You have a spare tire and check the air levels, right? Those cheap little donuts are not made to go long distances and need very high pressures. What do you do? I keep a little 12-volt compressor that will go up to 80 lbs. It may take awhile, but having one can mean the difference. You should know where your jack is and how to use it and where your spare is and how to get it out. Many times the low air alarms on new cars just mean low air, so keep your tires up on pressure. I do not have any aluminum rims on anything I own. Steel rims tend to not buckle or split the same. Yes, they rust and look uncool. However, while the rust is outside, it tends to not go inside. Aluminum rims oxidize along the edge, and it goes all the way through inside and lets air out.
Should you get a nail or something in your tire and you do not run it off the rim, a simple $10 patch kit that you can put in your pocket can get you back on the road. Pull the nail, ream the hole, plug the hole, and then trim the plug. Fill your tire and check for a leak. Just spit on it. If new bubbles form, try again. I managed to talk a non-technical person through this kind of tire repair over the phone.
A wise accounting teacher once told me, “When your sled don’t start, it’s usually fuel or fire.” That also goes for your car. Many times you will have corrosion on battery posts or even loose clamps. You can pull them off and scrape them clean or sandpaper to get a better contact. Better contact means better voltage and also better charging when your car is running. I have found many problems that are traced back to loose cables on starters and battery clamps, even on new vehicles.
In older vehicles, the distributor can become a problem. Sometimes it’s moisture sometimes it’s corrosion. With moisture, you can spray WD-40 inside then dry it out or use brake cleaner. Wipe it clean and let it dry, as you do not want anything flammable in there. With the corrosion, you can scrape the contact points with your knife or sand paper. They should be shiny. Just like the points on your spark plugs. If you do not know, leave these alone.
While we are talking electrical, I should mention lights. Many people like to add after-market lights. Don’t. The electrical system in your car or truck was made with a certain amount of load in mind. When you cut into wires, you are making potential shorts in the lines. As well, unless you are sealing the joints, you are leaving things open to new corrosion that can cause problems as well. Leave that stuff to people who know what they are doing.
Regarding fan belts, unless you find those adjustable emergency ones, you are better off finding a real spare at an auto parts store. Usually it does not take a rocket scientist to change one. Again, it pays to read your manual for how to weave it. However, your vehicule should have a diagram on the frame under the hood. I like to check mine for cracks or shiny spots. If you have strings hanging from your belt, change it before you loose it. Your engine will not stay running without one. I do know a woman who used her nylons tied tight to jimmy rig a fix till she got into town.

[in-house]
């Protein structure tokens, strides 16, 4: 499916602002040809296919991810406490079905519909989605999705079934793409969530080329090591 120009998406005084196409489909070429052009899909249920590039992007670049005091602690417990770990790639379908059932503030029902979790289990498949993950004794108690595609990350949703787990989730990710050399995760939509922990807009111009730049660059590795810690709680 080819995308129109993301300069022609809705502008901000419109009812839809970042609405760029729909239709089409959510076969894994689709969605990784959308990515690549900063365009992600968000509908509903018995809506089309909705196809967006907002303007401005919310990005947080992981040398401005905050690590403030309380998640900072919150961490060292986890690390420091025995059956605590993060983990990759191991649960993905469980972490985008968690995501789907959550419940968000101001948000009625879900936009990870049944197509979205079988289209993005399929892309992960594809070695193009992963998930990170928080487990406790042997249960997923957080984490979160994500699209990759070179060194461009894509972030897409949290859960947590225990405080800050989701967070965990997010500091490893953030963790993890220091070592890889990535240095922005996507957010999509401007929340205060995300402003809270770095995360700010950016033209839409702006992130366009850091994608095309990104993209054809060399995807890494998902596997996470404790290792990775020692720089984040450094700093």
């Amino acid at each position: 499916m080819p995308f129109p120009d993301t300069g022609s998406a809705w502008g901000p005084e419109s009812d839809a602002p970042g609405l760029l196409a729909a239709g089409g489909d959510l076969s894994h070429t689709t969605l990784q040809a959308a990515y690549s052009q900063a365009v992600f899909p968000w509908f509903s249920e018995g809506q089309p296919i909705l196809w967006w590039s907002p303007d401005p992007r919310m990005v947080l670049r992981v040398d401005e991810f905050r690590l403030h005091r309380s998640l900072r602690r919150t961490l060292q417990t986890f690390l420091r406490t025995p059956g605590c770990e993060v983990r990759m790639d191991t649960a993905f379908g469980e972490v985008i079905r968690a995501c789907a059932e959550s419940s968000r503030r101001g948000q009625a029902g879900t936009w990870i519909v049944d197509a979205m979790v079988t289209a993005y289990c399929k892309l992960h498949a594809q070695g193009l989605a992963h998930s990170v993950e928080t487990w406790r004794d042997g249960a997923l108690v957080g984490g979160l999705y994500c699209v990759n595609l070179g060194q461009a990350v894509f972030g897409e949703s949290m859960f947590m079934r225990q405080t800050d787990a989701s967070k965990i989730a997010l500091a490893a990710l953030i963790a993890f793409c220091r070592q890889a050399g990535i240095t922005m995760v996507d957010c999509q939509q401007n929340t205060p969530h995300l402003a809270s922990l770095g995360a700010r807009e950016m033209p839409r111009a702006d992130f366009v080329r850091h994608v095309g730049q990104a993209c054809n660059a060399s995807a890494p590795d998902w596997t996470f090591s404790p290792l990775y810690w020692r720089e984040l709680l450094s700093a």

I worked in a major retailer auto shop for a while, and it was a very enlightening experience along with a lifelong habit of trying to fix my own. I do not say that all of this is what you should do. I do think that you should be ready to help yourself, because not always does help come. If you have to help yourself you should be ready to do the minimum.
Things I keep in my car:
- 12-volt air compressor with air gauge
- 3 ton trolley jack
- 1/2 inch ratchet set with breaker bar in lieu of tire wrench (I have broken many of the ones that come with the car)
- Tire plug repair kit,
- A can or two of slime,
- oil, 1 gallon,
- radiator, 1 gallon,
- transmission, 1 quart,
- water, 1 gallon
- starting fluid “ether” for starting only; in an emergency also can be used for putting tires back on the bead, but I do not suggest you ever do it, as it is dangerous.
- Tow rope to handle at least five tons,
- Shovel, sometimes a collapsing one and sometimes a grain scoop for handling snow
- Folding saw
- Rope and bungee cords (you never know)
- First aid kit
- Tool bag, which includes:
- Gerber multitool,
- regular screwdrivers,
- vise grips,
- channellock pliers,
- circuit tester ($10 analog),
- pocket knife,
- Tie wire
- Duct tape (I have changed up to Gorilla tape as it works awesome, also known as 100 mile tape)
- Spare fuses for my car and general relays,
- wire connectors,
- electrical tape,
- cable come along,
- can of WD-40 (there are others, but this stuff is universal for stuck things).
There are many things you can add. These are not get out of dodge stuff but things I keep as my car’s emergency kit. What you add to take care of yourself is up to you, but I think that you should be prepared to take care of your car, as it is an important part of many people’s bug out plans. As a member of your team, don’t let it let you down.